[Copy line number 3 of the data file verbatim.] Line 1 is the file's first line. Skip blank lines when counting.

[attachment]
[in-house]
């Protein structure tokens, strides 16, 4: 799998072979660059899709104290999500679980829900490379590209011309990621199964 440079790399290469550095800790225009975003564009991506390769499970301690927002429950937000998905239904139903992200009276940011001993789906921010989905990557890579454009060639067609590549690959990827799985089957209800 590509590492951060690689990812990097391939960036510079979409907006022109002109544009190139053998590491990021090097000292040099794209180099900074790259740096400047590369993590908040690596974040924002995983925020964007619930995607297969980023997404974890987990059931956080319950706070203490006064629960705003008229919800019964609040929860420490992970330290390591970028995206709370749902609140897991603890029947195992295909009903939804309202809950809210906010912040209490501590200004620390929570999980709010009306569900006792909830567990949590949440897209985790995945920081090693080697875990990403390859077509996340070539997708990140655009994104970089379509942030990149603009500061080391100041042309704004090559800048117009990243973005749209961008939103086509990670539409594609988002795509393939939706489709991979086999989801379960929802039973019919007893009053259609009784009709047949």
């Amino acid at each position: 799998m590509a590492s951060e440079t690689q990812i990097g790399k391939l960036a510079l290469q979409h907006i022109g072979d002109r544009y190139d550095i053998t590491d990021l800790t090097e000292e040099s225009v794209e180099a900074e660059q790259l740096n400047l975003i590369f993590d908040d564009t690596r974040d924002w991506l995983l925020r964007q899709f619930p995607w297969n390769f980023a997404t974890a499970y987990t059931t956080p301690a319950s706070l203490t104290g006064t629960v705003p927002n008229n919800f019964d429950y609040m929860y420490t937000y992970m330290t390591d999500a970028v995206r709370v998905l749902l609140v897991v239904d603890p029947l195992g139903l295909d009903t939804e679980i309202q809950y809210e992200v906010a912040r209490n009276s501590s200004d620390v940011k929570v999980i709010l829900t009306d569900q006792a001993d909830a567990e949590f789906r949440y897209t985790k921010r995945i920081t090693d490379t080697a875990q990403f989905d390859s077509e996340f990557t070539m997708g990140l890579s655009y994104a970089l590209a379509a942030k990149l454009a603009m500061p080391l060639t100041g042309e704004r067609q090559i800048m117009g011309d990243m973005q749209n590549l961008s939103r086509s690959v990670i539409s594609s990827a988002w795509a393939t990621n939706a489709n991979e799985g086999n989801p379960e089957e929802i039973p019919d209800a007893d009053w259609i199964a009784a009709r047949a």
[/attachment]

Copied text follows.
């Amino acid at each position: 799998m590509a590492s951060e440079t690689q990812i990097g790399k391939l960036a510079l290469q979409h907006i022109g072979d002109r544009y190139d550095i053998t590491d990021l800790t090097e000292e040099s225009v794209e180099a900074e660059q790259l740096n400047l975003i590369f993590d908040d564009t690596r974040d924002w991506l995983l925020r964007q899709f619930p995607w297969n390769f980023a997404t974890a499970y987990t059931t956080p301690a319950s706070l203490t104290g006064t629960v705003p927002n008229n919800f019964d429950y609040m929860y420490t937000y992970m330290t390591d999500a970028v995206r709370v998905l749902l609140v897991v239904d603890p029947l195992g139903l295909d009903t939804e679980i309202q809950y809210e992200v906010a912040r209490n009276s501590s200004d620390v940011k929570v999980i709010l829900t009306d569900q006792a001993d909830a567990e949590f789906r949440y897209t985790k921010r995945i920081t090693d490379t080697a875990q990403f989905d390859s077509e996340f990557t070539m997708g990140l890579s655009y994104a970089l590209a379509a942030k990149l454009a603009m500061p080391l060639t100041g042309e704004r067609q090559i800048m117009g011309d990243m973005q749209n590549l961008s939103r086509s690959v990670i539409s594609s990827a988002w795509a393939t990621n939706a489709n991979e799985g086999n989801p379960e089957e929802i039973p019919d209800a007893d009053w259609i199964a009784a009709r047949a």